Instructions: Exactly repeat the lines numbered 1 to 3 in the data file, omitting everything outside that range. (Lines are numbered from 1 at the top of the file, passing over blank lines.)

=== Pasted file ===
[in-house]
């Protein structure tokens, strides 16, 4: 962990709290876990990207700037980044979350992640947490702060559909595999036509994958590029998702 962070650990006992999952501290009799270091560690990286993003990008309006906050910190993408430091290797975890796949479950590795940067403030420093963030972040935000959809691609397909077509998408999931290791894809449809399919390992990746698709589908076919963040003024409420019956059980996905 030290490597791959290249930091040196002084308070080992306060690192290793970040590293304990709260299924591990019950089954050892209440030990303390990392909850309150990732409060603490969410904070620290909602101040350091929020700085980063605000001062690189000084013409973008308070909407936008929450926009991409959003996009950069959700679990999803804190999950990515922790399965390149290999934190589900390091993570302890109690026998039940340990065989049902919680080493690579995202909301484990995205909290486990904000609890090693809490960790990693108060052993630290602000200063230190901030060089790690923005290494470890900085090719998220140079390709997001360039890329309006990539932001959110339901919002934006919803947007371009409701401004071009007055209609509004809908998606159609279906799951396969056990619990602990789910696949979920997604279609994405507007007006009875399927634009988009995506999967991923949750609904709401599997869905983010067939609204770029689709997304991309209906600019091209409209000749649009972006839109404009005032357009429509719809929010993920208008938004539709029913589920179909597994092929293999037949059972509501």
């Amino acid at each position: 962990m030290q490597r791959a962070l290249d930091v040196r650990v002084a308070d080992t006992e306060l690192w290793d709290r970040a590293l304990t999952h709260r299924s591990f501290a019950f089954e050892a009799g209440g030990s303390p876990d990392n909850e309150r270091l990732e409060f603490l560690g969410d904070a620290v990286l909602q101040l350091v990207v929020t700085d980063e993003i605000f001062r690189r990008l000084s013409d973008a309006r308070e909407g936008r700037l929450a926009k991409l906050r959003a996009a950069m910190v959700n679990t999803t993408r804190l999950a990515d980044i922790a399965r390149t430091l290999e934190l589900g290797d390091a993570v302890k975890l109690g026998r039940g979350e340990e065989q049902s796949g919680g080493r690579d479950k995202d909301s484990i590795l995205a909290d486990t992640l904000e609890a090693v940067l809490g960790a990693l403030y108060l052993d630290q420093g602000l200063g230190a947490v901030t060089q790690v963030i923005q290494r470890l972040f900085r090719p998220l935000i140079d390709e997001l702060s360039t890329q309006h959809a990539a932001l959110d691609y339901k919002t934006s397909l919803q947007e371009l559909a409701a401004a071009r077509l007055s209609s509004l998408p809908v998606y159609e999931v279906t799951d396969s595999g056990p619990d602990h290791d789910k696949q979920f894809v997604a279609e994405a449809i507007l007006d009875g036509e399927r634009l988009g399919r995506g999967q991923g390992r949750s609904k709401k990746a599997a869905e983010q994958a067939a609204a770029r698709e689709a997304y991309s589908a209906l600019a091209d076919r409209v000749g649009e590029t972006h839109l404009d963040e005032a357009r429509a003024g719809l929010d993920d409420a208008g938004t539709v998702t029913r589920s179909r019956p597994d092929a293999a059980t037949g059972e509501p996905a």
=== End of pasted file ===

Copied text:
[in-house]
């Protein structure tokens, strides 16, 4: 962990709290876990990207700037980044979350992640947490702060559909595999036509994958590029998702 962070650990006992999952501290009799270091560690990286993003990008309006906050910190993408430091290797975890796949479950590795940067403030420093963030972040935000959809691609397909077509998408999931290791894809449809399919390992990746698709589908076919963040003024409420019956059980996905 030290490597791959290249930091040196002084308070080992306060690192290793970040590293304990709260299924591990019950089954050892209440030990303390990392909850309150990732409060603490969410904070620290909602101040350091929020700085980063605000001062690189000084013409973008308070909407936008929450926009991409959003996009950069959700679990999803804190999950990515922790399965390149290999934190589900390091993570302890109690026998039940340990065989049902919680080493690579995202909301484990995205909290486990904000609890090693809490960790990693108060052993630290602000200063230190901030060089790690923005290494470890900085090719998220140079390709997001360039890329309006990539932001959110339901919002934006919803947007371009409701401004071009007055209609509004809908998606159609279906799951396969056990619990602990789910696949979920997604279609994405507007007006009875399927634009988009995506999967991923949750609904709401599997869905983010067939609204770029689709997304991309209906600019091209409209000749649009972006839109404009005032357009429509719809929010993920208008938004539709029913589920179909597994092929293999037949059972509501």
């Amino acid at each position: 962990m030290q490597r791959a962070l290249d930091v040196r650990v002084a308070d080992t006992e306060l690192w290793d709290r970040a590293l304990t999952h709260r299924s591990f501290a019950f089954e050892a009799g209440g030990s303390p876990d990392n909850e309150r270091l990732e409060f603490l560690g969410d904070a620290v990286l909602q101040l350091v990207v929020t700085d980063e993003i605000f001062r690189r990008l000084s013409d973008a309006r308070e909407g936008r700037l929450a926009k991409l906050r959003a996009a950069m910190v959700n679990t999803t993408r804190l999950a990515d980044i922790a399965r390149t430091l290999e934190l589900g290797d390091a993570v302890k975890l109690g026998r039940g979350e340990e065989q049902s796949g919680g080493r690579d479950k995202d909301s484990i590795l995205a909290d486990t992640l904000e609890a090693v940067l809490g960790a990693l403030y108060l052993d630290q420093g602000l200063g230190a947490v901030t060089q790690v963030i923005q290494r470890l972040f900085r090719p998220l935000i140079d390709e997001l702060s360039t890329q309006h959809a990539a932001l959110d691609y339901k919002t934006s397909l919803q947007e371009l559909a409701a401004a071009r077509l007055s209609s509004l998408p809908v998606y159609e999931v279906t799951d396969s595999g056990p619990d602990h290791d789910k696949q979920f894809v997604a279609e994405a449809i507007l007006d009875g036509e399927r634009l988009g399919r995506g999967q991923g390992r949750s609904k709401k990746a599997a869905e983010q994958a067939a609204a770029r698709e689709a997304y991309s589908a209906l600019a091209d076919r409209v000749g649009e590029t972006h839109l404009d963040e005032a357009r429509a003024g719809l929010d993920d409420a208008g938004t539709v998702t029913r589920s179909r019956p597994d092929a293999a059980t037949g059972e509501p996905a």